Meanwhile, Yahoo News has published a story on the rise in protests against the erection of mosques everywhere, not just New York City. The article refers to "the site of a mosque in Columbia, Tennessee, that had been burned down and vandalized with painted swastikas in 2008."

"The local tiny Muslim community was in a state of shock because most of them were born in America and had lived very happily in the small community," he says. "People say, 'Go back home,' and they say, 'Where do we go? This is our home.' "

The painting of swastikas as part of the vandalism summarizes pretty well what is going on here. The headline for the Yahoo article reads, "Anti-mosque protests on the rise, say Muslim advocates." Now imagine if the headline had read, "Anti-synagogue protests on the rise, say Jewish advocates." It's funny what sounds like a horrible expression of bigotry suddenly becomes acceptable to a certain element in our society once they aim their bigotry at a different religious group.

The article also reports that

Of course, opponents of mosques do not consider themselves bigots, and many are genuinely concerned that mosques may help produce homegrown terrorists.

Of course, few people care to label themselves as bigots--just as few apologists for torture by the US ever actually use the word "torture" to describe what they advocate. Labels are like that. But the whole "terrorist" connection is rather interesting. I have cited, in earlier blog postings, the example of Christian-based terrorism in Mexico that is derived from the teachings of an American evangelist named John Eldredge. Of course, Eldredge disavows any responsibility for how his teachings are being used, but the point is that these terrorists are using Christianity to justify their violence--just as those who commit acts of terrorism in the name of Islam use the Muslim religion to justify their own violence. Interestingly enough, you don't hear too many of the Islamophobes using the example of Eldredge to justify the prevention of churches being built.

And speaking of terrorism, a right wing terrorist just the other day got into a shootout with the California Highway Patrol. He is said to have been "angry with "the way Congress was railroading through all these left-wing agenda items, and as a result "he traveled to San Francisco and planned to attack two nonprofit groups there 'to start a revolution'".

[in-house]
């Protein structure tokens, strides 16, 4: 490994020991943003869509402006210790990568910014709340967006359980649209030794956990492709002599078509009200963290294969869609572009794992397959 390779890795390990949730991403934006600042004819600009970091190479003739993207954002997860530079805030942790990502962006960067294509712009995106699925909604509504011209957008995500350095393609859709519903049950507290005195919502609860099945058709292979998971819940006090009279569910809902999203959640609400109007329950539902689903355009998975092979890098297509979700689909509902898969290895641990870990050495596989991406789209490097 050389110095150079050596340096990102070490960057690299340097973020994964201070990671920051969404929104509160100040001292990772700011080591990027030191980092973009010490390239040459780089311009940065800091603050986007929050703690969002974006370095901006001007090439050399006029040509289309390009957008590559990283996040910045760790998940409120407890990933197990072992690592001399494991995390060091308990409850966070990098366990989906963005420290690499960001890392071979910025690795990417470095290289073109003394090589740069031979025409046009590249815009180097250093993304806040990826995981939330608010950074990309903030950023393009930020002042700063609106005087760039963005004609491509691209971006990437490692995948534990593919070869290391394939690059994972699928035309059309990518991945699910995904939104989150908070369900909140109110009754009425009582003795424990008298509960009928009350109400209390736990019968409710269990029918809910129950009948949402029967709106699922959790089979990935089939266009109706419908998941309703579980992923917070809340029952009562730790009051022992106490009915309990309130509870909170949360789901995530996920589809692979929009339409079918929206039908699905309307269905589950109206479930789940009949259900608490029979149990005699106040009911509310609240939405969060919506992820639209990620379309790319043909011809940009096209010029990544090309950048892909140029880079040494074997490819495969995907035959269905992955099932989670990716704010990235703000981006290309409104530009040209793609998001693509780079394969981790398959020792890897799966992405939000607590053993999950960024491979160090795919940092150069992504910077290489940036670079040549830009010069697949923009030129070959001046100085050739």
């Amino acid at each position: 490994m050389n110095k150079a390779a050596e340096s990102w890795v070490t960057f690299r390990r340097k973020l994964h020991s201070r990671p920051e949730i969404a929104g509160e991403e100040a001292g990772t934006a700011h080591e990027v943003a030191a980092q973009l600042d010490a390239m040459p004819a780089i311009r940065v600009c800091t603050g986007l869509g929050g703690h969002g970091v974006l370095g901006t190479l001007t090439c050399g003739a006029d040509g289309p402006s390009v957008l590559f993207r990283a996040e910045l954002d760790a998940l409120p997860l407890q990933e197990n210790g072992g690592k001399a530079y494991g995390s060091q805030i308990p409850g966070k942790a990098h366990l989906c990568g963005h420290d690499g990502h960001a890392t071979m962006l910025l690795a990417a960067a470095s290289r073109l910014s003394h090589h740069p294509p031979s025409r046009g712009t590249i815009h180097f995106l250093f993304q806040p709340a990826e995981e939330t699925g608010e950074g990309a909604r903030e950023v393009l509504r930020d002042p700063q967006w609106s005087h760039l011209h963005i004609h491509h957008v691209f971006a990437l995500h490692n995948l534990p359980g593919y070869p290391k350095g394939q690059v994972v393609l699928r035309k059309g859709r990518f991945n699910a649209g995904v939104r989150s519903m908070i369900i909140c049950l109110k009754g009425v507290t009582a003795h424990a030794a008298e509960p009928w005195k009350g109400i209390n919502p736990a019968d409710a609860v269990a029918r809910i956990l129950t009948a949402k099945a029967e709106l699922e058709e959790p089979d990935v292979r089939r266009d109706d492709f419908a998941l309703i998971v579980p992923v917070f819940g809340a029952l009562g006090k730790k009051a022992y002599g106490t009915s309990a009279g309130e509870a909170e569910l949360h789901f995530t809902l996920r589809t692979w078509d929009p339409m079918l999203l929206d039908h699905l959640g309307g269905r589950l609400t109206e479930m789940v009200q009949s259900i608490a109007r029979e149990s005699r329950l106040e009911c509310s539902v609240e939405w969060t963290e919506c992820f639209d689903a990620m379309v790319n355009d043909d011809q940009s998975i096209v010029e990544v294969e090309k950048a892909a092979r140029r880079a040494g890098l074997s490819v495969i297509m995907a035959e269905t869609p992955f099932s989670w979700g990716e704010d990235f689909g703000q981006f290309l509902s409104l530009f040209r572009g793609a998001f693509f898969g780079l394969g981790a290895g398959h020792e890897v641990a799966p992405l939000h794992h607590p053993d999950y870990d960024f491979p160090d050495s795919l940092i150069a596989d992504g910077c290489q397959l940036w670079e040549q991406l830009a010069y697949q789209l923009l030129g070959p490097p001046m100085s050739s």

But I somehow don't expect that Newt Gingrich or Sarah Palin will have much to say about that.

The Onion reports that God is retiring

The satirical website The Onion reports that God is considering retirement.

The article reports:

He Who Commanded Light to Shine Out of Darkness told reporters that his biggest regret was putting his job above spending more time with his son. In particular, God mentioned that he deeply lamented missing his only child's once-in-a-lifetime crucifixion.

"Your son's down there being martyred in front of all these people, but you can't be there for it," said God, his voice cracking slightly. "He thought I'd forsaken him. Of course, I was tied up working on something that seemed important at the time but that I can't even remember now. And I'll never get that moment back."

Many worry that God's retirement could create a void at the helm of creation that no omnipotent deity would be available to fill. However, sources close to the Heavenly Father pointed out that he has been gradually delegating key responsibilities to respected subordinates, such as the Holy Ghost, for at least an eon.

Attempting to downplay such concerns, God told reporters that he wasn't "going anywhere just yet" and that, in any case, the universe was largely self-sustaining these days.

You see, that's the whole problem with omnipotence!

"Refudiating" hatred--a tall order, apparently

It seems that Sarah Palin has weighed in on the question of building a Mosque near Ground Zero, and you can guess which side of the issue she had taken. The story of how she used the non-existent word "refudiate" when she wrote on Twitter about the issue, then deleted the Tweet out of apparent embarrassment while at the same time claiming that she is just being creative like Shakespeare was, definitely makes for entertaining reading.

Meanwhile, in other news, down in Southern California in a place called Temecula Valley, which funnily enough is pretty darned far from Ground Zero, a vocal group of people have objected to the building of a mosque. According to the LA Times, one of the leaders of the opposition is Bill Rench, the pastor of Calvary Baptist Church, who (and I wish I were making this up, but unfortunately I am not) said "the two religions 'mix like oil and water' and predicted a 'confrontational atmosphere' if the project moves forward.

I hate to break it to Pastor Bill Rench, but the only people doing the confronting are he and his ilk.

All of which illustrates the point that the objection to the building of a mosque at Ground Zero really has nothing to do with any alleged sensitivity to the victims (but you knew that, since Muslims were counted among the victims of that act of terrorism), but rather are part of a pattern of bigotry that extends across the country.

On not wanting that kind of religion

Today's New York Times book review section features a review by Lauren Winner in which she writes about Eric Lax's book Faith Interrupted. Winner notes that Lax, who writes of his lost faith, seems unable to handle the idea of a faith imbued with ambiguity and doubt:

Yet Lax does not seem interested in cultivating a spiritual life shot through with doubt. He doesn’t want an ambivalent (or, one might say, mature) faith; rather, he writes, recalling the aftermath of his parents’ deaths, “what I wanted to have was what I’d always had, but the faith I had accepted without question and could articulate with catechismal rote could not be recaptured.” Of course, many of us come to a place where such faith is neither possible nor even desirable; I suspect my own small Episcopal church would be largely empty on Sundays if anyone who ever questioned the Creed, anyone whose faith life included seasons of aridity, stayed home.